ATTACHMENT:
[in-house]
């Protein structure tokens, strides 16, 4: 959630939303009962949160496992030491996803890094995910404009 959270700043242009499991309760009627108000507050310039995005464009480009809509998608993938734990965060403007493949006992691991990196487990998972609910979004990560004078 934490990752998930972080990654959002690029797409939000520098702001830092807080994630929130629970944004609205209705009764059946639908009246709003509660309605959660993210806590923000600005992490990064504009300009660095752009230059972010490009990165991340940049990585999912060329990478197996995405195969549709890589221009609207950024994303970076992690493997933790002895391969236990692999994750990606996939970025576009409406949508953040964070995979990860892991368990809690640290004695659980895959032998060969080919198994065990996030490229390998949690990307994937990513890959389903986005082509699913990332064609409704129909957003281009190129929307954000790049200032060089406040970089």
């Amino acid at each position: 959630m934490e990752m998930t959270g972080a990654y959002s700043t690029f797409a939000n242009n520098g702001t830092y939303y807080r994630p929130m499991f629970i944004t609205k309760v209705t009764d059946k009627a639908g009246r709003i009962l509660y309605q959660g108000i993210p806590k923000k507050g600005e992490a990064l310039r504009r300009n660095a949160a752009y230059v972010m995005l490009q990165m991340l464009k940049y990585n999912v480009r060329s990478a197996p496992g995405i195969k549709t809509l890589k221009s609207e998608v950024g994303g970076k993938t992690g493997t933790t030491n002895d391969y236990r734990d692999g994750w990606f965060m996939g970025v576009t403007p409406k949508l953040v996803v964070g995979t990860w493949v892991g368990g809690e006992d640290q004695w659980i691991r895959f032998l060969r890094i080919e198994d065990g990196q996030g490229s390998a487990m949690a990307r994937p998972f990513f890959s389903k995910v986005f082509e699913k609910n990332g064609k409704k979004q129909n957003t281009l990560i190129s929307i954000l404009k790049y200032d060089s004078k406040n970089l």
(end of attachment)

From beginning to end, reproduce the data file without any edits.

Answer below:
[in-house]
């Protein structure tokens, strides 16, 4: 959630939303009962949160496992030491996803890094995910404009 959270700043242009499991309760009627108000507050310039995005464009480009809509998608993938734990965060403007493949006992691991990196487990998972609910979004990560004078 934490990752998930972080990654959002690029797409939000520098702001830092807080994630929130629970944004609205209705009764059946639908009246709003509660309605959660993210806590923000600005992490990064504009300009660095752009230059972010490009990165991340940049990585999912060329990478197996995405195969549709890589221009609207950024994303970076992690493997933790002895391969236990692999994750990606996939970025576009409406949508953040964070995979990860892991368990809690640290004695659980895959032998060969080919198994065990996030490229390998949690990307994937990513890959389903986005082509699913990332064609409704129909957003281009190129929307954000790049200032060089406040970089």
């Amino acid at each position: 959630m934490e990752m998930t959270g972080a990654y959002s700043t690029f797409a939000n242009n520098g702001t830092y939303y807080r994630p929130m499991f629970i944004t609205k309760v209705t009764d059946k009627a639908g009246r709003i009962l509660y309605q959660g108000i993210p806590k923000k507050g600005e992490a990064l310039r504009r300009n660095a949160a752009y230059v972010m995005l490009q990165m991340l464009k940049y990585n999912v480009r060329s990478a197996p496992g995405i195969k549709t809509l890589k221009s609207e998608v950024g994303g970076k993938t992690g493997t933790t030491n002895d391969y236990r734990d692999g994750w990606f965060m996939g970025v576009t403007p409406k949508l953040v996803v964070g995979t990860w493949v892991g368990g809690e006992d640290q004695w659980i691991r895959f032998l060969r890094i080919e198994d065990g990196q996030g490229s390998a487990m949690a990307r994937p998972f990513f890959s389903k995910v986005f082509e699913k609910n990332g064609k409704k979004q129909n957003t281009l990560i190129s929307i954000l404009k790049y200032d060089s004078k406040n970089l």